The BlackBerry Z10 and Q10 are the Canadian manufacturer’s last stand. Should this launch prove to be anything less than a hit, we will be very likely to see BlackBerry devices restricted to museums in the near future. Can the new phone hold its own against Android’s top devices? We have compared the Z10 to Nexus 4, Galaxy S3 and Sony’s brand new Xperia Z.
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Everything is “touch” tailored
The first immense difference is in the operating system. The upgrade from the black and white BlackBerry 7 to the new BlackBerry 10 is as dramatically significant as Nokia’s abandonment of Symbian in favor of the Windows phone. This is a wholly new operating system that has nothing in common with it’s predecessors. The system is good at multi-tasking, perfect for the touch experience and has an innovative touch-keyboard.
However, it doesn’t outperform any others, should it be Google’s Android, Apple’s iOS or Microsoft’s Windows phone. One new feature that the Z10 has and the others don’t is the all new BlackBerry balance, a function that splits the operating system. One can have two separated user interfaces with different apps, widgets and settings. In theory a user could have a personal and a business UI which would be completely separated and would probably serve employers who could have their employees using their own devices without security risks.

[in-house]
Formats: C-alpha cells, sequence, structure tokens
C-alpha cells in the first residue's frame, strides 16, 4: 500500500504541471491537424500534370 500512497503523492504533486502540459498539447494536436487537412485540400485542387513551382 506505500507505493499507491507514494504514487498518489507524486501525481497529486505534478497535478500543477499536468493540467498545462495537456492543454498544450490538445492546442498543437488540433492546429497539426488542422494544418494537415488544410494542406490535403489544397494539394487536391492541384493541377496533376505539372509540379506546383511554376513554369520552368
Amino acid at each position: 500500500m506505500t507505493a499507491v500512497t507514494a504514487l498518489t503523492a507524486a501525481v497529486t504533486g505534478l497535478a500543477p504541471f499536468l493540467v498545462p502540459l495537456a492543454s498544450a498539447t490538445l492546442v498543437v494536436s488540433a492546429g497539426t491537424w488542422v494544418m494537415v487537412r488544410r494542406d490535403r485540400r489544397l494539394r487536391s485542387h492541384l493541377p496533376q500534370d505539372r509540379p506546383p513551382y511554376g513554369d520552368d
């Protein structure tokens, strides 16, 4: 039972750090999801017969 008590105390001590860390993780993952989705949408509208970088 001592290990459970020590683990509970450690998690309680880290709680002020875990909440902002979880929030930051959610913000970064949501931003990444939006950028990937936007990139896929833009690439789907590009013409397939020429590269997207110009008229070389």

So that’s a point in favor of BlackBerry but is it really enough? How many of us actually work in an atomic power plant, Langley or any other place that would make use of this option? Other factors are no less important than the OS, e.g. apps and hardware. Certainly “software rules” but what use is a great system when the phone can’t execute certain tasks or when the browser stutters? Again, we let the new BlackBerry flagship Z10 challenge the top Android phones and checked what else it can do better than the Nexus 4, Galaxy S3 and Xperia Z.
Better than the Nexus 4, Glaxy S3, Xperia Z?
Well, not much really. Notable are only Z10’s HDMI port and exchangeable battery. But does an extra battery makes sense if it quickly runs out of juice? Concerning display and processor, neither earns a spot among the top of the top. Don’t get me wrong, I don’t mean to slam the device’s functionality, but considering the extremely competitive world of smartphones and the projected price, one would expect something more unprecedented. At 600 USD the Z10 is in range with the very top-tier devices.
Meanwhile, more than 150 carriers have already signaled that they will host the new BlackBerrys in their catalog.
So what do you say, does Blackberry stand a chance?